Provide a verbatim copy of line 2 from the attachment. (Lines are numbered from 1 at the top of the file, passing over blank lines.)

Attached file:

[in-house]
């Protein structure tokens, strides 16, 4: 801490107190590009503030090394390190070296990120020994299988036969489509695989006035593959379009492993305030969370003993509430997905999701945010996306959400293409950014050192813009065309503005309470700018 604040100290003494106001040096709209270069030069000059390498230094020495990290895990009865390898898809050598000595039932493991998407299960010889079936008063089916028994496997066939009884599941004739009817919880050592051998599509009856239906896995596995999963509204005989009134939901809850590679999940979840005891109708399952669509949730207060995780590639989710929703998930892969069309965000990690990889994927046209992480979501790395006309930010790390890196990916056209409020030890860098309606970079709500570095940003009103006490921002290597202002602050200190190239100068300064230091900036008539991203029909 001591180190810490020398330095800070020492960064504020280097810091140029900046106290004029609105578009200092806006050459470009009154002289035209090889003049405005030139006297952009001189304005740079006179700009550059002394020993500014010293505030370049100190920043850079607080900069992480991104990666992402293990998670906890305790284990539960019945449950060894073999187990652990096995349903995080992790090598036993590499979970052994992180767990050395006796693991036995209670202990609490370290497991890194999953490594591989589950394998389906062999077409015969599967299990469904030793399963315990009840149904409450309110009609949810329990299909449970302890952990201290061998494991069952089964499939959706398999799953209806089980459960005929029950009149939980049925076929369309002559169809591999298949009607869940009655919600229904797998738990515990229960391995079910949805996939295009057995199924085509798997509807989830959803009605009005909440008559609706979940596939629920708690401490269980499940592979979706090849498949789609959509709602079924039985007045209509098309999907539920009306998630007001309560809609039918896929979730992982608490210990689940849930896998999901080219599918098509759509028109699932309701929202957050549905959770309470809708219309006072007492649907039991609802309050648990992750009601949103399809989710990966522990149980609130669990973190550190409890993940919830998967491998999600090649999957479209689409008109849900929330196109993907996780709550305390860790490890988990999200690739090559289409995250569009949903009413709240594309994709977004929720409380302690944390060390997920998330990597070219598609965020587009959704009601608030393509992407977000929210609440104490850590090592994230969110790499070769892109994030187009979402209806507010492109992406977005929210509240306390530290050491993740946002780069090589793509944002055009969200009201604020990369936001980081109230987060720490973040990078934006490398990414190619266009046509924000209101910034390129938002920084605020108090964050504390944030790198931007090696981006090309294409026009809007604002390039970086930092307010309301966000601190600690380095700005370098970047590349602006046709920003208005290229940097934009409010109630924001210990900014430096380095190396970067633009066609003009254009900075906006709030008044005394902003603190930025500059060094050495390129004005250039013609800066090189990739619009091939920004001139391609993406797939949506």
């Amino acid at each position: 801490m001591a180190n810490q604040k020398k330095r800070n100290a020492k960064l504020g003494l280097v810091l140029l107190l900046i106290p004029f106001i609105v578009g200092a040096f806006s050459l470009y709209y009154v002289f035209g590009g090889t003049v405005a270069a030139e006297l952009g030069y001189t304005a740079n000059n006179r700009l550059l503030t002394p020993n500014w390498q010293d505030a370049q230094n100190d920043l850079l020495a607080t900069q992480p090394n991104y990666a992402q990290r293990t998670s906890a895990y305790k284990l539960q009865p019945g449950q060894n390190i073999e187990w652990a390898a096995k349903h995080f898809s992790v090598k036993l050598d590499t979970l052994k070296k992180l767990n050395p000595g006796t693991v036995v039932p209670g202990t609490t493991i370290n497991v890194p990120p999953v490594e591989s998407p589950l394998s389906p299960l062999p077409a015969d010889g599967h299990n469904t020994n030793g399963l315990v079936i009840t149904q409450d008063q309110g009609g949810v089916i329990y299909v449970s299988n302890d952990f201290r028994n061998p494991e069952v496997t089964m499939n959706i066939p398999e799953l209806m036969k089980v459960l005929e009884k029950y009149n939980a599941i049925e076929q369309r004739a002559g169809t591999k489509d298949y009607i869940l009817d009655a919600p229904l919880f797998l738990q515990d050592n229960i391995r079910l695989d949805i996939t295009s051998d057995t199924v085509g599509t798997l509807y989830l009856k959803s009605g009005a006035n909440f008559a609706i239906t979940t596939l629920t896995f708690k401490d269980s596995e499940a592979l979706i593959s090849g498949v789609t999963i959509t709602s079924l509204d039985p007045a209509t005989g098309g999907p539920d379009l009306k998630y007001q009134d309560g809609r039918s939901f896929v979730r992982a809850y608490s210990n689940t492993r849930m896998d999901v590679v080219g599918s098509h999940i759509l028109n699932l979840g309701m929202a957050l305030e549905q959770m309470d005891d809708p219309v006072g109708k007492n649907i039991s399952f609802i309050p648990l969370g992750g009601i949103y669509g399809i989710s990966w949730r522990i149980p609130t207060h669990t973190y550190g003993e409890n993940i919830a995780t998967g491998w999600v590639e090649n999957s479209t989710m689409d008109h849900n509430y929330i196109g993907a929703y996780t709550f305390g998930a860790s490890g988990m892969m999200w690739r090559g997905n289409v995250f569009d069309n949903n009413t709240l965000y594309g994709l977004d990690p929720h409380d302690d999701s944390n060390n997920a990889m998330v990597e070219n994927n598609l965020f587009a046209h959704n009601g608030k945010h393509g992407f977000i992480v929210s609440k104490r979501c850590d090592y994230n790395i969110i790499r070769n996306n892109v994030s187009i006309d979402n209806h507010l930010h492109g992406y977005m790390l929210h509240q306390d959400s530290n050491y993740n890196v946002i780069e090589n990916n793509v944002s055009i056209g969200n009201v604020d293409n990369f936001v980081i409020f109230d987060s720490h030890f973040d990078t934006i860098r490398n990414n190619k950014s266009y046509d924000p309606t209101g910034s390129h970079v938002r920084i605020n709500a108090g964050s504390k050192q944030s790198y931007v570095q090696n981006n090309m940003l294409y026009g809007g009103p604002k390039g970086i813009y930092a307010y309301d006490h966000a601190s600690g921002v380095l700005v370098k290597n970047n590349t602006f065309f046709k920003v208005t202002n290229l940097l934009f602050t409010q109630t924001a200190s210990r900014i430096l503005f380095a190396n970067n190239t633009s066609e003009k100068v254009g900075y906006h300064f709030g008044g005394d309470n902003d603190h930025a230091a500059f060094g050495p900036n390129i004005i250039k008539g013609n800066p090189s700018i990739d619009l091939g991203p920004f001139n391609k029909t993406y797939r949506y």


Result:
């Protein structure tokens, strides 16, 4: 801490107190590009503030090394390190070296990120020994299988036969489509695989006035593959379009492993305030969370003993509430997905999701945010996306959400293409950014050192813009065309503005309470700018 604040100290003494106001040096709209270069030069000059390498230094020495990290895990009865390898898809050598000595039932493991998407299960010889079936008063089916028994496997066939009884599941004739009817919880050592051998599509009856239906896995596995999963509204005989009134939901809850590679999940979840005891109708399952669509949730207060995780590639989710929703998930892969069309965000990690990889994927046209992480979501790395006309930010790390890196990916056209409020030890860098309606970079709500570095940003009103006490921002290597202002602050200190190239100068300064230091900036008539991203029909 001591180190810490020398330095800070020492960064504020280097810091140029900046106290004029609105578009200092806006050459470009009154002289035209090889003049405005030139006297952009001189304005740079006179700009550059002394020993500014010293505030370049100190920043850079607080900069992480991104990666992402293990998670906890305790284990539960019945449950060894073999187990652990096995349903995080992790090598036993590499979970052994992180767990050395006796693991036995209670202990609490370290497991890194999953490594591989589950394998389906062999077409015969599967299990469904030793399963315990009840149904409450309110009609949810329990299909449970302890952990201290061998494991069952089964499939959706398999799953209806089980459960005929029950009149939980049925076929369309002559169809591999298949009607869940009655919600229904797998738990515990229960391995079910949805996939295009057995199924085509798997509807989830959803009605009005909440008559609706979940596939629920708690401490269980499940592979979706090849498949789609959509709602079924039985007045209509098309999907539920009306998630007001309560809609039918896929979730992982608490210990689940849930896998999901080219599918098509759509028109699932309701929202957050549905959770309470809708219309006072007492649907039991609802309050648990992750009601949103399809989710990966522990149980609130669990973190550190409890993940919830998967491998999600090649999957479209689409008109849900929330196109993907996780709550305390860790490890988990999200690739090559289409995250569009949903009413709240594309994709977004929720409380302690944390060390997920998330990597070219598609965020587009959704009601608030393509992407977000929210609440104490850590090592994230969110790499070769892109994030187009979402209806507010492109992406977005929210509240306390530290050491993740946002780069090589793509944002055009969200009201604020990369936001980081109230987060720490973040990078934006490398990414190619266009046509924000209101910034390129938002920084605020108090964050504390944030790198931007090696981006090309294409026009809007604002390039970086930092307010309301966000601190600690380095700005370098970047590349602006046709920003208005290229940097934009409010109630924001210990900014430096380095190396970067633009066609003009254009900075906006709030008044005394902003603190930025500059060094050495390129004005250039013609800066090189990739619009091939920004001139391609993406797939949506």